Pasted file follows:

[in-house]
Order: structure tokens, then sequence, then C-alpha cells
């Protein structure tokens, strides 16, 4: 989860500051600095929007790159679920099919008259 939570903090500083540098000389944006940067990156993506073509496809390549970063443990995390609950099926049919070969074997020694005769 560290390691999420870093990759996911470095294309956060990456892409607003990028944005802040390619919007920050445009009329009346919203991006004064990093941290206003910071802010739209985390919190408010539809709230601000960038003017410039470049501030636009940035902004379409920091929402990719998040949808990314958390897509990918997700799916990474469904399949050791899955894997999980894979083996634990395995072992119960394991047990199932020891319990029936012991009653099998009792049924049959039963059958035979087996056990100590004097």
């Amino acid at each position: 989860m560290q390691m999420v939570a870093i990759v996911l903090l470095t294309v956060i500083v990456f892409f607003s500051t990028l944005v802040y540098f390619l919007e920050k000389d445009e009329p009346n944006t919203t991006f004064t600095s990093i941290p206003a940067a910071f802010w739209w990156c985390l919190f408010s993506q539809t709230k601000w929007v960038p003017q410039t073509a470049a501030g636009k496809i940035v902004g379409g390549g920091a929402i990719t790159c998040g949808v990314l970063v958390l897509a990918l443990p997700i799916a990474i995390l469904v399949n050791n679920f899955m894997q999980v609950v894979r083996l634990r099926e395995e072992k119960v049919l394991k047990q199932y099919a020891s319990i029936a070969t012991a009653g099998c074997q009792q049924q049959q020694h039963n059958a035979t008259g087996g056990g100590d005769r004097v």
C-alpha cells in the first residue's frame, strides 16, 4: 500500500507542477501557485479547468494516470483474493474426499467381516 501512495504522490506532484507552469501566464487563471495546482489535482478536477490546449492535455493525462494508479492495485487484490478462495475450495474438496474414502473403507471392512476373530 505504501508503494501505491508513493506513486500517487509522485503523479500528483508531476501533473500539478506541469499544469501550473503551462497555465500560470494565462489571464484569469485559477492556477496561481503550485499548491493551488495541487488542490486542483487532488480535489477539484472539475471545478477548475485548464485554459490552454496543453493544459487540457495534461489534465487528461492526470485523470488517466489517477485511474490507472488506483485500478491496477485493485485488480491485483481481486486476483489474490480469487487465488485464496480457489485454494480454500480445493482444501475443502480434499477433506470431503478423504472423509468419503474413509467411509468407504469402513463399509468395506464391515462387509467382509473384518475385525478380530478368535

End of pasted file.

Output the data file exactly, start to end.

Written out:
[in-house]
Order: structure tokens, then sequence, then C-alpha cells
């Protein structure tokens, strides 16, 4: 989860500051600095929007790159679920099919008259 939570903090500083540098000389944006940067990156993506073509496809390549970063443990995390609950099926049919070969074997020694005769 560290390691999420870093990759996911470095294309956060990456892409607003990028944005802040390619919007920050445009009329009346919203991006004064990093941290206003910071802010739209985390919190408010539809709230601000960038003017410039470049501030636009940035902004379409920091929402990719998040949808990314958390897509990918997700799916990474469904399949050791899955894997999980894979083996634990395995072992119960394991047990199932020891319990029936012991009653099998009792049924049959039963059958035979087996056990100590004097």
């Amino acid at each position: 989860m560290q390691m999420v939570a870093i990759v996911l903090l470095t294309v956060i500083v990456f892409f607003s500051t990028l944005v802040y540098f390619l919007e920050k000389d445009e009329p009346n944006t919203t991006f004064t600095s990093i941290p206003a940067a910071f802010w739209w990156c985390l919190f408010s993506q539809t709230k601000w929007v960038p003017q410039t073509a470049a501030g636009k496809i940035v902004g379409g390549g920091a929402i990719t790159c998040g949808v990314l970063v958390l897509a990918l443990p997700i799916a990474i995390l469904v399949n050791n679920f899955m894997q999980v609950v894979r083996l634990r099926e395995e072992k119960v049919l394991k047990q199932y099919a020891s319990i029936a070969t012991a009653g099998c074997q009792q049924q049959q020694h039963n059958a035979t008259g087996g056990g100590d005769r004097v």
C-alpha cells in the first residue's frame, strides 16, 4: 500500500507542477501557485479547468494516470483474493474426499467381516 501512495504522490506532484507552469501566464487563471495546482489535482478536477490546449492535455493525462494508479492495485487484490478462495475450495474438496474414502473403507471392512476373530 505504501508503494501505491508513493506513486500517487509522485503523479500528483508531476501533473500539478506541469499544469501550473503551462497555465500560470494565462489571464484569469485559477492556477496561481503550485499548491493551488495541487488542490486542483487532488480535489477539484472539475471545478477548475485548464485554459490552454496543453493544459487540457495534461489534465487528461492526470485523470488517466489517477485511474490507472488506483485500478491496477485493485485488480491485483481481486486476483489474490480469487487465488485464496480457489485454494480454500480445493482444501475443502480434499477433506470431503478423504472423509468419503474413509467411509468407504469402513463399509468395506464391515462387509467382509473384518475385525478380530478368535